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Kissa grece avis pica.


In B the lemma is not marked as an extra entry but is part of a continuous text column beginning with the entry Kirukes.


Kissa {"jay"} is Greek for the bird pica {"jay, magpie"} in Latin.


κίσσα /kíssa/, Ionic and Koine κίττα /kítta/, means the "Eurasian jay", Garrulus glandarius L., a bird with a wide Old World distribution.

Simon offers the Latin translation pica, which originally meant "magpie”, i.e. Pica pica L., a bird also of a wide distribution and roughly the same size but of a very different plumage from the jay, the latter being quite multicoloured as opposed to the black and white of the magpie. Apparently the magpie was a late arrival in Italy as Pliny reports, 10, 71, 342, ed. Rackham (1938-62: III):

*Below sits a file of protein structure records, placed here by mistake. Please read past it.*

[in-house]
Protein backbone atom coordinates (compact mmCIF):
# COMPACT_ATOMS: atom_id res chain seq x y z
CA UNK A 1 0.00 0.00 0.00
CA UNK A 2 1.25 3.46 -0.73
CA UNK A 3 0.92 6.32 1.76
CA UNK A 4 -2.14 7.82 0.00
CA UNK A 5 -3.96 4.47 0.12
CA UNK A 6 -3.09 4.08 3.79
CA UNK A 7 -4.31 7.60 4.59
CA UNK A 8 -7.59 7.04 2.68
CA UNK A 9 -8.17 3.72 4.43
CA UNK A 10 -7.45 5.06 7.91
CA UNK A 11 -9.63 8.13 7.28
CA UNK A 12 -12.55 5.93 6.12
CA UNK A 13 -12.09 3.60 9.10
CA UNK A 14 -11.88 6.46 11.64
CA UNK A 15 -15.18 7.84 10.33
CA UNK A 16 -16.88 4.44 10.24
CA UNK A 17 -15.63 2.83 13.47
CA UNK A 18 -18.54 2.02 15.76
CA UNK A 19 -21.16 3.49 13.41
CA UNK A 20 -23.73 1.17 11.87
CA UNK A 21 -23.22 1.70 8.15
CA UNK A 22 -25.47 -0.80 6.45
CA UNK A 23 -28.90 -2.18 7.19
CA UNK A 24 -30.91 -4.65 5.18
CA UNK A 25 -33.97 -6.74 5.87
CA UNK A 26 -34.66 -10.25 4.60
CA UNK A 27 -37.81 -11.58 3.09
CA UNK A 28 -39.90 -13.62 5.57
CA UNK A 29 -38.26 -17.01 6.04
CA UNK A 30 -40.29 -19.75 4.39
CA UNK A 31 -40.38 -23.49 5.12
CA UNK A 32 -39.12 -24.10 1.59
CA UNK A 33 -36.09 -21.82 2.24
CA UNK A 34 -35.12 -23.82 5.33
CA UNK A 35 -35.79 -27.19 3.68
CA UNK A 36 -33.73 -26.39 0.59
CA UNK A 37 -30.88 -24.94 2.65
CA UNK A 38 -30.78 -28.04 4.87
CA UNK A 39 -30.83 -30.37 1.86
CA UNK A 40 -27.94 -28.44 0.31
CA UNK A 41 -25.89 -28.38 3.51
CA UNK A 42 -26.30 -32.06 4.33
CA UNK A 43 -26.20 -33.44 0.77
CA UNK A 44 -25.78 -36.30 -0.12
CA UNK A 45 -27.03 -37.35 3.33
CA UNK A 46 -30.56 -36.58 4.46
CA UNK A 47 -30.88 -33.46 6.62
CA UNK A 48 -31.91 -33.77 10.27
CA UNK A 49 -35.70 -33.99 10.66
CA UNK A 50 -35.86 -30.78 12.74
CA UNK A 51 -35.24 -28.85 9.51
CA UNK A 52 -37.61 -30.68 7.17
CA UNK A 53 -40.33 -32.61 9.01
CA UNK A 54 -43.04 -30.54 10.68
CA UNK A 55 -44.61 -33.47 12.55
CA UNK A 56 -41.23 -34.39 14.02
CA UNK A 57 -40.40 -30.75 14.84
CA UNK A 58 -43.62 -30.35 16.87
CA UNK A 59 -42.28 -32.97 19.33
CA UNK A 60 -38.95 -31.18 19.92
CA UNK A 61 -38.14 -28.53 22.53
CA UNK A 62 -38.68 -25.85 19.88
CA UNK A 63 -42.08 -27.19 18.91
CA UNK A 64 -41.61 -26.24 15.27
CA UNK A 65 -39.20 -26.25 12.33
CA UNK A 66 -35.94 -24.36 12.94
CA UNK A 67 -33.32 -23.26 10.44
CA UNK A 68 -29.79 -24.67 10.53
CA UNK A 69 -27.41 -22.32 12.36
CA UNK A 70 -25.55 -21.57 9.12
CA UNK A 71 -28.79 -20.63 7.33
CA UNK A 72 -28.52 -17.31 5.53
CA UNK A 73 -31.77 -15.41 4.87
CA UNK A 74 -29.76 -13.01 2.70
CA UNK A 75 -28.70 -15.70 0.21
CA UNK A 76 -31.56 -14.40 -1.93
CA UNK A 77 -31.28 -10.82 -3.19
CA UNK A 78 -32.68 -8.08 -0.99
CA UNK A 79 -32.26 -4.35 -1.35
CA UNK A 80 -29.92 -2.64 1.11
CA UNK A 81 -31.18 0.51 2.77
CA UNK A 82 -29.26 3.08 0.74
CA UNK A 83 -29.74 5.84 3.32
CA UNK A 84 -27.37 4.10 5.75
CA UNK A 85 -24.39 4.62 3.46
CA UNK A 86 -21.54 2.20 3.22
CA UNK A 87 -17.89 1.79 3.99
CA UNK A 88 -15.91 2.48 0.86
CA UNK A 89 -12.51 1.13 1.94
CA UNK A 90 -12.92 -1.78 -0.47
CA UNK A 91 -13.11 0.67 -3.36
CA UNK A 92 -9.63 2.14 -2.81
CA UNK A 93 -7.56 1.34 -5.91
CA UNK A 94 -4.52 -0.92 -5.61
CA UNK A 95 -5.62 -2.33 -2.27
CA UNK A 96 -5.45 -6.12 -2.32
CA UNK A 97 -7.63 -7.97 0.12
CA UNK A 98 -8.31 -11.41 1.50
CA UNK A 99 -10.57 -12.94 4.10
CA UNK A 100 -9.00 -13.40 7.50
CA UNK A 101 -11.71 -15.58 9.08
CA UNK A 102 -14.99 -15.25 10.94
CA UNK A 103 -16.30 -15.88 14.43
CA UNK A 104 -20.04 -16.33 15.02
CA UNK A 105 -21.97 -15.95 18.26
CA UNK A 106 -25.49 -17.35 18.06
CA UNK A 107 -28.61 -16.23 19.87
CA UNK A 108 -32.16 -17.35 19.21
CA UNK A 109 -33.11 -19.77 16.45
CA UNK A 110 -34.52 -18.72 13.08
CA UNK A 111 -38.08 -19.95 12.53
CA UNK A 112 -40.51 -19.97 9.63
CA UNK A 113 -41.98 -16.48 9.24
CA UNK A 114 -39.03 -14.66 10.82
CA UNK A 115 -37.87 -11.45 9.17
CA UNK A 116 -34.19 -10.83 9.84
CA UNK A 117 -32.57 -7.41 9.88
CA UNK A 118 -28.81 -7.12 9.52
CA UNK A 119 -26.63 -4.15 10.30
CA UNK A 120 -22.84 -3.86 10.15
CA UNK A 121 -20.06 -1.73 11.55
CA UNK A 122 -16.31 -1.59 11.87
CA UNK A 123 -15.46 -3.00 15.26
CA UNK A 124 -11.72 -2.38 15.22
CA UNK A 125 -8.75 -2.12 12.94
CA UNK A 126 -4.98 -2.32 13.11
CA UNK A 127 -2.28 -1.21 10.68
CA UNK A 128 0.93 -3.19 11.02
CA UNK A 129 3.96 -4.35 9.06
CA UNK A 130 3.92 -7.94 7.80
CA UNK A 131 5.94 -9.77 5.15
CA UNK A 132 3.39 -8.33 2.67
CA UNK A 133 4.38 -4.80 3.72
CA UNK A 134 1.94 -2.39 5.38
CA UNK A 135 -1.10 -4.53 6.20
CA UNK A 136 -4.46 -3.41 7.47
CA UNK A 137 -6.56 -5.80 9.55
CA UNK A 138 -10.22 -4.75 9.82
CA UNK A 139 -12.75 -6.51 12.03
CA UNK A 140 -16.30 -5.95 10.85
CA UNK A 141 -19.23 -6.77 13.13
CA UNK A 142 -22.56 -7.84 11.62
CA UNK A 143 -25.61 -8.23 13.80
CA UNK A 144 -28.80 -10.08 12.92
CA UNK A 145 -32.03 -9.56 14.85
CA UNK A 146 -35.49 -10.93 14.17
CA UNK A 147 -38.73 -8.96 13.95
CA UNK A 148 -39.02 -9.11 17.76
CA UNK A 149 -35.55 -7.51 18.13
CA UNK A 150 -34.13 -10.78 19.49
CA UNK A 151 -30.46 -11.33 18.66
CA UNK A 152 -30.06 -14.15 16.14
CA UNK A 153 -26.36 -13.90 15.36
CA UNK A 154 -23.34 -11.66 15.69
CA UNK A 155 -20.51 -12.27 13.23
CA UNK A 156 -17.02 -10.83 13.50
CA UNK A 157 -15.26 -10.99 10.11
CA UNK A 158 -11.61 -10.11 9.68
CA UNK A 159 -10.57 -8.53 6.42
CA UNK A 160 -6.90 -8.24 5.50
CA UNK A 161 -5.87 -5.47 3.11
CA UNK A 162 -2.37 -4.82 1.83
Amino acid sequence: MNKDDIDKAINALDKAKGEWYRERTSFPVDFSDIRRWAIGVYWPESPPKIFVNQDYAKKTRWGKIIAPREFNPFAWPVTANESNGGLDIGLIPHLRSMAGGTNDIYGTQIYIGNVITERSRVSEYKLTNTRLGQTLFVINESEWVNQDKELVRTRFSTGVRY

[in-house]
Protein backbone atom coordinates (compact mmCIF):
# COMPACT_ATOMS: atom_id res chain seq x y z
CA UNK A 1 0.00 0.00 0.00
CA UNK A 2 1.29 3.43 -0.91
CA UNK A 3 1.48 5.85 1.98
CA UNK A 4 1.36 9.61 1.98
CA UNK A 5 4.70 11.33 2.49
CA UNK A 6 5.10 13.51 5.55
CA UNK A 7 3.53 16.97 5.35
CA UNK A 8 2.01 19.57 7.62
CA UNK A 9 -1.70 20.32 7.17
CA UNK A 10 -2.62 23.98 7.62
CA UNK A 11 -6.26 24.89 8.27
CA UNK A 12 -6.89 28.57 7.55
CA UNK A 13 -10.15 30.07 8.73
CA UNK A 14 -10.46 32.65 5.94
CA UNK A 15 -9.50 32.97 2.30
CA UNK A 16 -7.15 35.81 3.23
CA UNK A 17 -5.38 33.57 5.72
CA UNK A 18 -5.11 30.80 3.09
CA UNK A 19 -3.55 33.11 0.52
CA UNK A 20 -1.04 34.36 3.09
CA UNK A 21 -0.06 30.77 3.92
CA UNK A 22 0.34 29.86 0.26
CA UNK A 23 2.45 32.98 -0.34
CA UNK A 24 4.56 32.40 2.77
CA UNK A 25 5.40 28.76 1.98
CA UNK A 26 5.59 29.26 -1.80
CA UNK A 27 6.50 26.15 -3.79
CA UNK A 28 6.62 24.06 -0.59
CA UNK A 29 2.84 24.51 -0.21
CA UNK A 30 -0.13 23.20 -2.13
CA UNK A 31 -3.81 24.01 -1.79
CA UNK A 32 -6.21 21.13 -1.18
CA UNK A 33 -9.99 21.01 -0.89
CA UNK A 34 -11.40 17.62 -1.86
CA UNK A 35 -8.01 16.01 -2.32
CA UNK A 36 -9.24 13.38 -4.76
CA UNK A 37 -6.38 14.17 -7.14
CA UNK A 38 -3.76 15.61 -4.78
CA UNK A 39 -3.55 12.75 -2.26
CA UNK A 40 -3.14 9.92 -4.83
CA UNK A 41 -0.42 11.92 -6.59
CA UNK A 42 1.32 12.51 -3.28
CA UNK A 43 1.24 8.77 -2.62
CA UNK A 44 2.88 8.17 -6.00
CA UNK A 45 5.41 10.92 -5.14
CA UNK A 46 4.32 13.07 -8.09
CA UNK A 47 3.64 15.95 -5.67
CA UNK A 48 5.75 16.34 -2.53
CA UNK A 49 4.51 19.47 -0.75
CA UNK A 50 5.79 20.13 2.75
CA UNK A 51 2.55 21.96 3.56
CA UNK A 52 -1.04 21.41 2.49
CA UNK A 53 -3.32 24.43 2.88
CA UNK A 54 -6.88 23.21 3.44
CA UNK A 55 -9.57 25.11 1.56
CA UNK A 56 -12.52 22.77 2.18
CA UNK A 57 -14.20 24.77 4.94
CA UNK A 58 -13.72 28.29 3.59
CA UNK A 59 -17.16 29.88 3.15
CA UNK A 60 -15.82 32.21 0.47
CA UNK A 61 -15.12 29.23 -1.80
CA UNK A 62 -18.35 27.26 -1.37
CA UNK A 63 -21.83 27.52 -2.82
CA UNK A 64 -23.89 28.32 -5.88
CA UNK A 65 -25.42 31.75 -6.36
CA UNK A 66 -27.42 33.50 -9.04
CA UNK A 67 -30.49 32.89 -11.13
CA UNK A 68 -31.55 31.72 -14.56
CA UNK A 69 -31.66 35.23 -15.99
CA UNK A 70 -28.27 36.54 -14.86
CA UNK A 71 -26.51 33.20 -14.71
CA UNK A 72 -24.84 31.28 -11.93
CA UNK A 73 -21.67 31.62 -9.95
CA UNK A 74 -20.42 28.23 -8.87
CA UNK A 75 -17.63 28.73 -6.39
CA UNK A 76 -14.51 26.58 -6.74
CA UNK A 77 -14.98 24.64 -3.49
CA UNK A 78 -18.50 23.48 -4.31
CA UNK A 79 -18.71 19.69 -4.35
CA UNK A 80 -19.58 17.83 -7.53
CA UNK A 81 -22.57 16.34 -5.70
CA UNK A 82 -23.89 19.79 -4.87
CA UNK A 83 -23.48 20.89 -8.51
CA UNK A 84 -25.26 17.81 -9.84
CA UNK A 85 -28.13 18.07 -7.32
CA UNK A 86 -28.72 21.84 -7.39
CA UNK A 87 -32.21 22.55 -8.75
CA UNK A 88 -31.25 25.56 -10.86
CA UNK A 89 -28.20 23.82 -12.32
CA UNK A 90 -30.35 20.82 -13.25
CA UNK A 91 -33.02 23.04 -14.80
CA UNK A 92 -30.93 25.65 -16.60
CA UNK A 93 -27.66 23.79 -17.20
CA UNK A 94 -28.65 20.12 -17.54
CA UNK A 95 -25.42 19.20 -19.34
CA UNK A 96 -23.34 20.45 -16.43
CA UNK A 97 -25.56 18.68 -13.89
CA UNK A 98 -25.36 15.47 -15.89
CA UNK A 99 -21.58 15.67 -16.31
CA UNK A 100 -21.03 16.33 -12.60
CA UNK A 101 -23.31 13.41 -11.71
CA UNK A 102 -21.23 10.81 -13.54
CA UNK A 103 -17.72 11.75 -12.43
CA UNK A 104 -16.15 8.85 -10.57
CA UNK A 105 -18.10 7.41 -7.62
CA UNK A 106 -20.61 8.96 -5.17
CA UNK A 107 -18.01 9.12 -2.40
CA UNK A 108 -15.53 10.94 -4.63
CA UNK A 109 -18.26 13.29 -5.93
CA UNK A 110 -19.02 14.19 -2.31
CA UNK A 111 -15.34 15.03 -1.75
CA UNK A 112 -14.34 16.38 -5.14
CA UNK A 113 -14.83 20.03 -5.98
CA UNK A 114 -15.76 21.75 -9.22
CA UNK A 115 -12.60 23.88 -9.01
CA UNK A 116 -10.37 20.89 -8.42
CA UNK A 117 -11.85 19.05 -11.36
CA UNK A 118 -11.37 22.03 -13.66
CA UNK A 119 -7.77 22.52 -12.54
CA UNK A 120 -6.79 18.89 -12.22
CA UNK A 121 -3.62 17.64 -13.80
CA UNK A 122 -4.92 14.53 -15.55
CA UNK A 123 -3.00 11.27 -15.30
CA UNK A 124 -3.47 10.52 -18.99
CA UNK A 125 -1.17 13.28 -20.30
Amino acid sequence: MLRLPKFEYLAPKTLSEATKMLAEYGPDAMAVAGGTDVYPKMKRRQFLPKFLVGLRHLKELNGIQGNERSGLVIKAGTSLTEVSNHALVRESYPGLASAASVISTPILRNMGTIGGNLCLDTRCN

Nuper et adhuc tamen rara ab Appennino ad urbem versus cerni coepere picarum genera quae longa insignes cauda variae appellantur – "Recently and until now rare birds of the magpie kind have been seen between the Apennines and Rome. Their distinctive feature is a long tail and they are called chequered".

Thus the word pica came to be applied to both bird species, jay and magpie.

Cf. s.v. Kissa in Arnott (2007: 149-50).

Wilf Gunther 05/03/14

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